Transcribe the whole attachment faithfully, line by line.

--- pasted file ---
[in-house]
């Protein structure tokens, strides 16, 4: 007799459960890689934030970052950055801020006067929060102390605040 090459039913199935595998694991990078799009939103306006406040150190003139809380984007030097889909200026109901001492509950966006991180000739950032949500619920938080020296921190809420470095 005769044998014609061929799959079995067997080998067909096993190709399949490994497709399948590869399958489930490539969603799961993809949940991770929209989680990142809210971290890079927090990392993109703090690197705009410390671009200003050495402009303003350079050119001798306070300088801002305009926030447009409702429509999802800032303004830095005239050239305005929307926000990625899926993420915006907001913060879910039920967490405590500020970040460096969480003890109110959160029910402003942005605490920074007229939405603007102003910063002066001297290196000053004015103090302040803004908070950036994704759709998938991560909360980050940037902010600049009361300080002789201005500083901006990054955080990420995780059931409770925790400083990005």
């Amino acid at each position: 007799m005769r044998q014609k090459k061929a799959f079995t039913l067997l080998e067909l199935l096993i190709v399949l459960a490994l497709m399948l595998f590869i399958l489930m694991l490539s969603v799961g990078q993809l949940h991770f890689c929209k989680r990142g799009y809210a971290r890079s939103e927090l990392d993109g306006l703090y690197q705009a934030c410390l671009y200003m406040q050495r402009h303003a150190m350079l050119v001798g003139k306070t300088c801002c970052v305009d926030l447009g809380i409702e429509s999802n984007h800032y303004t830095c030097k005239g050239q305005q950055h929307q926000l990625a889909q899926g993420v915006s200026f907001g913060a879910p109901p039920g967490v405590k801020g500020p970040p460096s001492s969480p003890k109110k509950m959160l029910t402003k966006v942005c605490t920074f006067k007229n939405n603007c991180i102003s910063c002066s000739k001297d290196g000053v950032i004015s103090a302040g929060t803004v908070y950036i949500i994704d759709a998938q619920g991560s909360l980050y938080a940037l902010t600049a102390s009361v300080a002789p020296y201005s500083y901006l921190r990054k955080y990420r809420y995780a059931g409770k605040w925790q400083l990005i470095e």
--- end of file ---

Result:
[in-house]
């Protein structure tokens, strides 16, 4: 007799459960890689934030970052950055801020006067929060102390605040 090459039913199935595998694991990078799009939103306006406040150190003139809380984007030097889909200026109901001492509950966006991180000739950032949500619920938080020296921190809420470095 005769044998014609061929799959079995067997080998067909096993190709399949490994497709399948590869399958489930490539969603799961993809949940991770929209989680990142809210971290890079927090990392993109703090690197705009410390671009200003050495402009303003350079050119001798306070300088801002305009926030447009409702429509999802800032303004830095005239050239305005929307926000990625899926993420915006907001913060879910039920967490405590500020970040460096969480003890109110959160029910402003942005605490920074007229939405603007102003910063002066001297290196000053004015103090302040803004908070950036994704759709998938991560909360980050940037902010600049009361300080002789201005500083901006990054955080990420995780059931409770925790400083990005």
């Amino acid at each position: 007799m005769r044998q014609k090459k061929a799959f079995t039913l067997l080998e067909l199935l096993i190709v399949l459960a490994l497709m399948l595998f590869i399958l489930m694991l490539s969603v799961g990078q993809l949940h991770f890689c929209k989680r990142g799009y809210a971290r890079s939103e927090l990392d993109g306006l703090y690197q705009a934030c410390l671009y200003m406040q050495r402009h303003a150190m350079l050119v001798g003139k306070t300088c801002c970052v305009d926030l447009g809380i409702e429509s999802n984007h800032y303004t830095c030097k005239g050239q305005q950055h929307q926000l990625a889909q899926g993420v915006s200026f907001g913060a879910p109901p039920g967490v405590k801020g500020p970040p460096s001492s969480p003890k109110k509950m959160l029910t402003k966006v942005c605490t920074f006067k007229n939405n603007c991180i102003s910063c002066s000739k001297d290196g000053v950032i004015s103090a302040g929060t803004v908070y950036i949500i994704d759709a998938q619920g991560s909360l980050y938080a940037l902010t600049a102390s009361v300080a002789p020296y201005s500083y901006l921190r990054k955080y990420r809420y995780a059931g409770k605040w925790q400083l990005i470095e």